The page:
Post Civil War Photo Negatives Document African Americans Building New Lives In Leavenworth
In the turbulent years following the Civil War, around 27,000 former slaves migrated to Kansas. They called themselves "exodusters" and they were fleeing Jim Crow laws. Some of them are remembered in a portrait exhibition of an African-American community in Leavenworth, Kansas.
Photo studios were busy places in Leavenworth, Kansas, in the late 1870's. Thousands of everyday people flocked to have their pictures taken.
Today, some of those pictures have re-emerged — and they tell a story of an African-American community that took root in the town as Black families migrated to escape the Jim Crow south.
An exhibit currently on display at the Black Archives Museum in St. Joseph, Missouri, features a series of black-and-white portraits that have survived more than a century.
An older man and woman are decked out in their Sunday best. A quartet of soldiers poses in front of a woodsy backdrop. A young woman in a black hat looks boldly into the camera lens. All of the subjects are African-American.
Jade Powers, assistant curator of art at the Kemper Museum of Contemporary Art, wasn't involved in the creation of the exhibit, but she takes a special interest in highlighting artists and subjects underrepresented in museum collections.
“So often, the portrayals before were not maybe how African-Americans saw themselves or they were very political in a negative way to keep, you know, a certain status quo. And so with these images, it's so exciting,” Powers says.
“I mean, you're looking at couples, you're looking at soldiers. It just really expands on the history of America.”
In the turbulent years following the Civil War, around 27,000 former slaves migrated to the land of John Brown. They called themselves "Exodusters" and they were refugees from Jim Crow laws and lynch mobs. Their journey came to be known as the "Great Exodus."
“There seems to be a real interest from Black and Brown artists, to really look at historical figures and reimagine them or be able to uplift them in different ways,” Powers says. “I am not a practicing artist, but I imagine someone could have a field day with stories of these people taken from this historical narrative.”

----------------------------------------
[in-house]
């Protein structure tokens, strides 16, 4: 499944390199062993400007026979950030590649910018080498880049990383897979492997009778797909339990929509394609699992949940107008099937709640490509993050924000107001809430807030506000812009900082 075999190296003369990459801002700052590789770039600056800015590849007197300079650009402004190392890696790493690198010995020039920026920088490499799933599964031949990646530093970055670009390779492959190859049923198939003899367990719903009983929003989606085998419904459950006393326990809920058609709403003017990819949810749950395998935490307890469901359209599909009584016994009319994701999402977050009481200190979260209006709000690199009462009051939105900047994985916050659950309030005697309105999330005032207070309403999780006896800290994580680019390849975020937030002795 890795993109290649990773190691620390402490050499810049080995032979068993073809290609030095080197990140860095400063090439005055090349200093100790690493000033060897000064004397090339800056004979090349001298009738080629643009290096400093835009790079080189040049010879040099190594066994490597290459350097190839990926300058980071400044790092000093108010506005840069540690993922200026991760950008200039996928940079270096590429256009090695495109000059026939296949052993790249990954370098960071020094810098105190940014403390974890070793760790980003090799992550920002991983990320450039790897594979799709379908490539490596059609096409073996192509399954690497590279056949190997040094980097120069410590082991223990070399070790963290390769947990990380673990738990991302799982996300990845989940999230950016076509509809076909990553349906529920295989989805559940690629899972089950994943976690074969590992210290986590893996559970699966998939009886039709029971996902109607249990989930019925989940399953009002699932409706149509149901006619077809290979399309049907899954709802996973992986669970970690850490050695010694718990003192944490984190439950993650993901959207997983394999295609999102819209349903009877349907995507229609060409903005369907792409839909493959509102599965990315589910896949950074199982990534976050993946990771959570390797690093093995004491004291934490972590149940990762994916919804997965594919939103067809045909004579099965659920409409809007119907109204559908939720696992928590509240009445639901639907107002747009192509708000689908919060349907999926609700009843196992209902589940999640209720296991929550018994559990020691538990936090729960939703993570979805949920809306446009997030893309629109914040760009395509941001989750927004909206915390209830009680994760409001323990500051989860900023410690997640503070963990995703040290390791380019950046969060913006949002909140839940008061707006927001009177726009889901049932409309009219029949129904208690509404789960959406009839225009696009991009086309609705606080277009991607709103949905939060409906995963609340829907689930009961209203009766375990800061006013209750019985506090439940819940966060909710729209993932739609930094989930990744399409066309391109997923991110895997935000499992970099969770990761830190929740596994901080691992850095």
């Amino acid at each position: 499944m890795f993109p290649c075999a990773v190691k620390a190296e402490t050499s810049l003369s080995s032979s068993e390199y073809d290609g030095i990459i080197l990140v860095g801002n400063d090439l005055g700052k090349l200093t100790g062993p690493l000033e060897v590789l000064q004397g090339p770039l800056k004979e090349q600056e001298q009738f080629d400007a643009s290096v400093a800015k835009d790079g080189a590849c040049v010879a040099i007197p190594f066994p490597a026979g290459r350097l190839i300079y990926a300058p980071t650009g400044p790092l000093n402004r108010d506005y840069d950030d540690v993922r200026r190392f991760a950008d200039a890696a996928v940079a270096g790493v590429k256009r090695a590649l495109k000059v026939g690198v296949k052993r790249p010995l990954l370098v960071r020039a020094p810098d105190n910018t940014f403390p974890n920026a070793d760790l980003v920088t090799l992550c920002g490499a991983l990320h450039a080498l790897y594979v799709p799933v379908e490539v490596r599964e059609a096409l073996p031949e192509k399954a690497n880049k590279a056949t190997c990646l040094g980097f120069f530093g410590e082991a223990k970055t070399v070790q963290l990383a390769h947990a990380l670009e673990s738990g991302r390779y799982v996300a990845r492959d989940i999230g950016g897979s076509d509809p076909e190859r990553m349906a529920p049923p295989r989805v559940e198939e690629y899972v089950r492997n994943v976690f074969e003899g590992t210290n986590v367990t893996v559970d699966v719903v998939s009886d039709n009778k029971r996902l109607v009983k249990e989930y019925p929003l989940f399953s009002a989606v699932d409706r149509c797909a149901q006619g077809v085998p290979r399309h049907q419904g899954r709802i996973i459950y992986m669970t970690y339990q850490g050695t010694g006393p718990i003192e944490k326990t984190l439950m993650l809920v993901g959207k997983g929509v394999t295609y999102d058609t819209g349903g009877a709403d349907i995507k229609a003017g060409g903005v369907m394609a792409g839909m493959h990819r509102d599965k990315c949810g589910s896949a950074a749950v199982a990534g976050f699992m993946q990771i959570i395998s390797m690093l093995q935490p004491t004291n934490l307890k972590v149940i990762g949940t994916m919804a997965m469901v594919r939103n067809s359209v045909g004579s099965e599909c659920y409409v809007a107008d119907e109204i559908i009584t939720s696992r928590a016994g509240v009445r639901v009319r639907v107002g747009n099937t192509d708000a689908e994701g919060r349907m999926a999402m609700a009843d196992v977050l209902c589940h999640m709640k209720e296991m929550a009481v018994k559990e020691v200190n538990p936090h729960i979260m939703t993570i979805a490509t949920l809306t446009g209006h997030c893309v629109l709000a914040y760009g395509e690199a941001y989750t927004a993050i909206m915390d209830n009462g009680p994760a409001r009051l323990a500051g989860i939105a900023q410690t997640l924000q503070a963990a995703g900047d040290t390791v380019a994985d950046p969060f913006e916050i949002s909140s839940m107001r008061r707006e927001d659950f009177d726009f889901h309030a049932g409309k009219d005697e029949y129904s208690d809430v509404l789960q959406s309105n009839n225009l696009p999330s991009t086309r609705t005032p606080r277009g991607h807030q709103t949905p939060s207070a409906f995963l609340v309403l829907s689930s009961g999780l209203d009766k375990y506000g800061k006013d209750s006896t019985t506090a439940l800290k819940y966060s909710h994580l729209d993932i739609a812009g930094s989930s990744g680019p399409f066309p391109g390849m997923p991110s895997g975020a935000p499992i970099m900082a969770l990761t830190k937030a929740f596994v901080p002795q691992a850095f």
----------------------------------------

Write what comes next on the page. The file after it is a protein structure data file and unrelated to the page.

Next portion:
The photos would never have come to the public eye if not for the persistence of Mary Everhard, a photographer who moved to Leavenworth in the 1920's.
Everhard had a keen interest in history. As older photographers closed their doors, she bought up their archives.
Eventually, her collection took up an entire room, floor to ceiling, 40,000 negatives in all. Everhard guarded them for years, through two tornadoes, a flood and a fire.
“It's such an incredible story,” says Mary Ann Brown, a volunteer at the Leavenworth County Historical Society “It's hard to know even where to start with Miss Everhard.”
Brown is part of a team that’s been scanning Everhard's negatives since 1998. She considers Everhard a folk hero — the woman who preserved decades of early Leavenworth history. But people didn't always appreciate Everhard's efforts.
“When she decided to retire, she went to the local banker and she wanted to know what she could get for these negatives,” Brown says. “And he said, Miss Everhard, you might as well just throw these in the Missouri River. They're not worth anything.”
Thankfully, the negatives escaped a watery grave. A collector from Chicago purchased them in 1967. He sold off parts of the collection to different museums.
One of them was The Amon Carter Museum of American Art in Fort Worth, Texas. Today the Carter keeps around 6,000 of Everhard’s negatives in temperature-controlled vaults. The portraits on display at St. Joseph's Black Archives Museum come from that collection.
“Even though photography is often talked about as one of the more democratic art forms, that still took a certain amount of money and a certain amount of access and standing to have an image taken,” says Kristen Gaylord, the museum's assistant curator of photographs.
“A lot of Black Americans didn't have that right away after the end of slavery," she notes. "So especially the 19th Century images, I would say, are unusual, which is why they're so valuable to us.”
Gaylord sees Mary Everhard as a woman ahead of her time.
“Not only was she a successful female photographer at the time, but she's also the one who saw the need to conserve all these negatives," she says.
The Autry Museum of the American West in Los Angeles, California, also acquired a portion of the Everhard collection. In the late 1990s, the Leavenworth County Historical Society raised the funds to purchase 25,000 negatives from the Autry and return some of the images to the city where they started. They form the heart of the historical society's photography collection — the one that Brown and fellow volunteers have been working on for years.
Thanks to Mary Everhard, the Chicago collector and those volunteers, the images that could have landed in the Missouri River now tell a story about early Leavenworth and the people who called it home.
And the exhibit at the Black Archives Museum in St. Joseph tells us that the story includes former Black residents of the South, who put down new roots in the state of Kansas.